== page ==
These front and rear lights won our bike lights grouptest - and now they’re massively reduced in the Black Friday sales

Two very bright and great value lights have gotten even cheaper…

MagicShine Allty1000 and SEEMEE300
(Image credit: Future)

When it comes to quality, high-powered bike lights at a reasonable price, Magicshine keeps on delivering. I've been particularly impressed by the Allty1000 Front Light and the SEEMEE 300 rear light, with each topping its respective category in our best bike lights grouptest. As it happens, both are currently 30% off for Black Friday - making their value even better than it already was.

USA: was $59.99

Magicshine SEEMEE 300 rear light: 

USA: was $59.99, now $41.99

UK: was £59.99, now £44.99

Tracking the prices on Amazon, the current reductions are the cheapest this light has ever been, making an already affordable light even better. I can't stress enough how bright this light is even on the lowest setting -  which makes the battery life phenomenal as a result. You can read more in our best bike lights buyer's guide.

USA: was $74.99

Magicshine Allty1000 front light

USA: was $74.99, now $52.99 

UK: was £52.99, now £39.29

Like the claimed weights for components, some brands can have a 'flexible' notion of Lumens when it comes to their lights. The Allty 1000 bucks that trend and delivered a particularly bright and powerful beam, all the more impressive considering its price. A heads up for the UK, the best deal I could find is on the RN1200 model, which is both a little brighter and a little cheaper right now

Whereas other lights can fail to live up to their claimed lumens, the Allty1000 was the opposite and boasting a particularly strong and clear beam. This, combined with the slim size and highly competitive retail price makes it our top recommendation for road cycling lights - if your budget doesn't stretch to Exposure.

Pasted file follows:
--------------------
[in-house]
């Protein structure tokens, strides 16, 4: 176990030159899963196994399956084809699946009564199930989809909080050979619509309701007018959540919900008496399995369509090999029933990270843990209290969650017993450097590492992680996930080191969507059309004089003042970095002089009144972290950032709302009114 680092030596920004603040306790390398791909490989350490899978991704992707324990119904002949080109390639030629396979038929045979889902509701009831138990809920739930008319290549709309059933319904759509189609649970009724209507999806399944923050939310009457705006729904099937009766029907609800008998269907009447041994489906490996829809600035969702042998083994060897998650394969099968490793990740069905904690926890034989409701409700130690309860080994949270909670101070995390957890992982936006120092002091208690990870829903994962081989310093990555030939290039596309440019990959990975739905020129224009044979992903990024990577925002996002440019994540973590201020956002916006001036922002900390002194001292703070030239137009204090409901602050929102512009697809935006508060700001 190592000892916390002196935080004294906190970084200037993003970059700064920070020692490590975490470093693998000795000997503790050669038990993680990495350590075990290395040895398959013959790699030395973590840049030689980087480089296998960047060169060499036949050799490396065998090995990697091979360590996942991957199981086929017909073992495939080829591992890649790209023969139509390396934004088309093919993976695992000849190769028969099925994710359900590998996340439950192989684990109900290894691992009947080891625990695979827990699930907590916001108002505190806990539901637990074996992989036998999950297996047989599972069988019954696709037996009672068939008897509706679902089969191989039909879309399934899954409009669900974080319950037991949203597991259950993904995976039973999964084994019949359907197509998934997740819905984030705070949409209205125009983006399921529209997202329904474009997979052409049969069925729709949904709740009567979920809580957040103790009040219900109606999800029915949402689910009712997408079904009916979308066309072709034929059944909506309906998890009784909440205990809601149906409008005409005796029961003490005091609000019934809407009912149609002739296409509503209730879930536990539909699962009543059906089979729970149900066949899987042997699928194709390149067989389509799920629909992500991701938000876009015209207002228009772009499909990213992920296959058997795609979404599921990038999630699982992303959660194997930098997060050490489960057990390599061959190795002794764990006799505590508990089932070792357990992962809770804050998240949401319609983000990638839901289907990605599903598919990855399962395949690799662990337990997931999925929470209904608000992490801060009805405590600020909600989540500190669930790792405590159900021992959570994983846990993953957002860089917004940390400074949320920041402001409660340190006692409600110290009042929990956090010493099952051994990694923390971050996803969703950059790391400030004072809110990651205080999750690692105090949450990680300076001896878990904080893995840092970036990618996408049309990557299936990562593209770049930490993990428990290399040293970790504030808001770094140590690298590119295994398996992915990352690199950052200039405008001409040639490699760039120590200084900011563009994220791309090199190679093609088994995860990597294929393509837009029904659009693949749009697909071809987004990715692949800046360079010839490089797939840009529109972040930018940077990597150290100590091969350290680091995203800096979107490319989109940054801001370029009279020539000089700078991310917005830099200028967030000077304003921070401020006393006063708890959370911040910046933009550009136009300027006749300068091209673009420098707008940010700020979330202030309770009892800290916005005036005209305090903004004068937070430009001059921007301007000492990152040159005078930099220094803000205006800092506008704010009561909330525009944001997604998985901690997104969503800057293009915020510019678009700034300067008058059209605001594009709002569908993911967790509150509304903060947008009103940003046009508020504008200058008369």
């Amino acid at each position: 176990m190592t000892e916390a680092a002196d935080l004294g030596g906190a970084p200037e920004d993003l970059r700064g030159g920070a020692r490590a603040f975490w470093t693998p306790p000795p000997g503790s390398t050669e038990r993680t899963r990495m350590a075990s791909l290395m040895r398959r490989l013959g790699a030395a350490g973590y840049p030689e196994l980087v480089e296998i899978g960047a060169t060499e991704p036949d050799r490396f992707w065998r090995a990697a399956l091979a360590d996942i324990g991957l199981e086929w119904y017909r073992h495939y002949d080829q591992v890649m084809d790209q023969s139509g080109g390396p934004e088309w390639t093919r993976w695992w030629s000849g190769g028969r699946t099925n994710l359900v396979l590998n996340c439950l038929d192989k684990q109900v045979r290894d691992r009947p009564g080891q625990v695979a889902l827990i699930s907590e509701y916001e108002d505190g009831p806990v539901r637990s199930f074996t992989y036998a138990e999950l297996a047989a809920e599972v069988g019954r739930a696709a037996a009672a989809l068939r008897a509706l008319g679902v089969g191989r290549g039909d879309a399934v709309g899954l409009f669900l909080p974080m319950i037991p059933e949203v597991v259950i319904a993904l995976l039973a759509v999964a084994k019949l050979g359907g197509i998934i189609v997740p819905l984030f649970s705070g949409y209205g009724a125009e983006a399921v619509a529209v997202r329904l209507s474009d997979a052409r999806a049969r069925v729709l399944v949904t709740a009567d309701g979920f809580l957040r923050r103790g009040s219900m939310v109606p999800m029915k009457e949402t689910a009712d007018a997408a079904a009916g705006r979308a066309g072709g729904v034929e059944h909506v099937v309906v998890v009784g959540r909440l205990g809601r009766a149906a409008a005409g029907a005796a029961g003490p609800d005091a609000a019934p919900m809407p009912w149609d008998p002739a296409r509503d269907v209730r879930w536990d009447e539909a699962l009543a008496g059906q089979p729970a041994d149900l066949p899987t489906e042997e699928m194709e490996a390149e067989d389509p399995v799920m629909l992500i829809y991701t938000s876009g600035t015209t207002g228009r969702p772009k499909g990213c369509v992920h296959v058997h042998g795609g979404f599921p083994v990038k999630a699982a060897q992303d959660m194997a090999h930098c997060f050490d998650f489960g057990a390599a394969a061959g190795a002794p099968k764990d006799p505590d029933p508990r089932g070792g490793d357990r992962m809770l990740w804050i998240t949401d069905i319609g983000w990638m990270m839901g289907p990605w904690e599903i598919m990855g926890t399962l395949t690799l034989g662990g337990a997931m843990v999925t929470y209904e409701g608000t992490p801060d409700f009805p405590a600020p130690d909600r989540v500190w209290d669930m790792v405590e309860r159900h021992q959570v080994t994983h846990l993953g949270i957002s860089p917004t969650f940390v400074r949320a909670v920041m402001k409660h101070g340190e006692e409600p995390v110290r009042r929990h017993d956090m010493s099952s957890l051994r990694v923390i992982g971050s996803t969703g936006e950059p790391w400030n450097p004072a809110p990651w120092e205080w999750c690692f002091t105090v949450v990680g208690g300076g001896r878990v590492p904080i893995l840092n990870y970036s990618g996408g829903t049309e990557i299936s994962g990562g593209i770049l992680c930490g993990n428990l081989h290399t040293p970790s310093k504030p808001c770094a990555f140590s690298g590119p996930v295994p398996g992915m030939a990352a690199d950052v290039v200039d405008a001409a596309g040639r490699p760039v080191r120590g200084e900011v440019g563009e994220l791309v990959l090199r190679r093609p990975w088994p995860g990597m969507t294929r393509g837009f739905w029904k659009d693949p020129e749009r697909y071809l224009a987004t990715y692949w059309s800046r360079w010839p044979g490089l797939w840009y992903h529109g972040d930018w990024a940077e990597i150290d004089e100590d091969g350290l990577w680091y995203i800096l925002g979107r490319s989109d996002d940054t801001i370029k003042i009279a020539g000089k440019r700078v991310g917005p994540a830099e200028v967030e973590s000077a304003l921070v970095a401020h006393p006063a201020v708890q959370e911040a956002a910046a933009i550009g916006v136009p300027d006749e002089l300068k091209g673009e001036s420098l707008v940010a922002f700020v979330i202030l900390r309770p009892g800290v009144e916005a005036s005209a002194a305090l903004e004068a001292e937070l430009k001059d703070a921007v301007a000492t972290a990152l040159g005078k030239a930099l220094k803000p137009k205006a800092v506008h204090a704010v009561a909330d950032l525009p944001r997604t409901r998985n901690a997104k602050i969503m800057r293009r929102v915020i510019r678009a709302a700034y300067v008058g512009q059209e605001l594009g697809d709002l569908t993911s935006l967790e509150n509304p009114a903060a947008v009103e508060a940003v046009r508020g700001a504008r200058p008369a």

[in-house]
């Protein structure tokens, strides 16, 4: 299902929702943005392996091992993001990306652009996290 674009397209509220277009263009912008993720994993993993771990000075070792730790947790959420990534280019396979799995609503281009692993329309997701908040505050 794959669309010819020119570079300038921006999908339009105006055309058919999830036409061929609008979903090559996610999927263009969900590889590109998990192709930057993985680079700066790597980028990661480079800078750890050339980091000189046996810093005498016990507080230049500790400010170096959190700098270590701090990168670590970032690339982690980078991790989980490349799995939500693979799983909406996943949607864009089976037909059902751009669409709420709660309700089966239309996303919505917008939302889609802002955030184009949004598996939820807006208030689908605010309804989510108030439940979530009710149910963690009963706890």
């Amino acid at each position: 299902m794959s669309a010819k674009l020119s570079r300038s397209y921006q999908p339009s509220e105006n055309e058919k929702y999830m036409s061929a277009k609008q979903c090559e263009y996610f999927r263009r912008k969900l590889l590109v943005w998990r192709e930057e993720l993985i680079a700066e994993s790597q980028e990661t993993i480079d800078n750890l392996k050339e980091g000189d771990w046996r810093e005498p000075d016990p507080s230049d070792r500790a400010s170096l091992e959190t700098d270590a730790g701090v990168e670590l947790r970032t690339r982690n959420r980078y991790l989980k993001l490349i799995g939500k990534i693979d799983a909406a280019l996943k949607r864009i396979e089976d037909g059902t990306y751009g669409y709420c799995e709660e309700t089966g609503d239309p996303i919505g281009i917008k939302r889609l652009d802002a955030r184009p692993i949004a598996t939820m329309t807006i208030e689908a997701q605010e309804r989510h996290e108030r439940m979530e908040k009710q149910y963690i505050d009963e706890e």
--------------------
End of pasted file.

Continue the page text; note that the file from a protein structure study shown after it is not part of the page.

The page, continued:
I've been using this light on my rides to and from town (20km each way) for several months now. The route includes everything from brightly lit city riding and busy roundabouts to unlit country lanes with high hedgerows which makes them darker still.

Some lights I would characterise as simple 'commuter lights'. These are bright enough for city riding and sufficient for riding steadily along on darker roads - but not bright enough for hard efforts and riding at higher speeds.

The Magicshine Allty1000, in contrast, is fully bright enough for putting hard efforts on unlit roads - ideal for sprinkling a little interval training on the ride back home. You can check out the beam comparison below to see how the Magicshine Allty1000 really stacks up - not as much side coverage as the Exposure Strada MK12 RS Aktiv, but very competitive regarding the central beam. You can check our guide to the best bike lights over here for the full details. Or, if you're after a bargain, you can find all the best Black Friday bike lights deals we've found so far over here.  

On the Magicshine SEEMEE 300, a special shout out has to go to its mounting system, which is a particularly neat design. The Silicone strap is a very common feature these days, allowing for attachment to a range of seatpost depths - but the extra innovation here is an integrated quarter turn mount, making it super easy to take the light off if you're popping into the shops. You don't often see both features combined together.

There seems to be a bit of an arms race for ever brighter rear lights, which I don't think is necessarily very helpful. Just 15 lumens is really very bright and perfectly sufficient for being seen at night. On the other hand, I have quite enjoyed the much brighter flash for during the daytime or when suddenly braking - that is quite a useful feature and a reasonable use of those extra lumens.

But when it comes to putting on a steady beam, I never go above the lowest setting. On the flipside, with the lights having the ability to shine so brightly, the batteries need to be sized up accordingly, and so I have been quite enjoying the super long battery life on my 15 lumen setting that just 10 years ago would have counted as 'very bright' indeed. 

Stefan Abram
Tech features editor

After winning the 2019 National Single-Speed Cross-Country Mountain Biking Championships and claiming the plushie unicorn (true story), Stefan swapped the flat-bars for drop-bars and has never looked back. 

Since then, he’s earnt his 2ⁿᵈ cat racing licence in his first season racing as a third, completed the South Downs Double in under 20 hours and Everested in under 12.

But his favourite rides are multiday bikepacking trips, with all the huge amount of cycling tech and long days spent exploring new roads and trails - as well as histories and cultures. Most recently, he’s spent two weeks riding from Budapest into the mountains of Slovakia

Height: 177cm

Weight: 67–69kg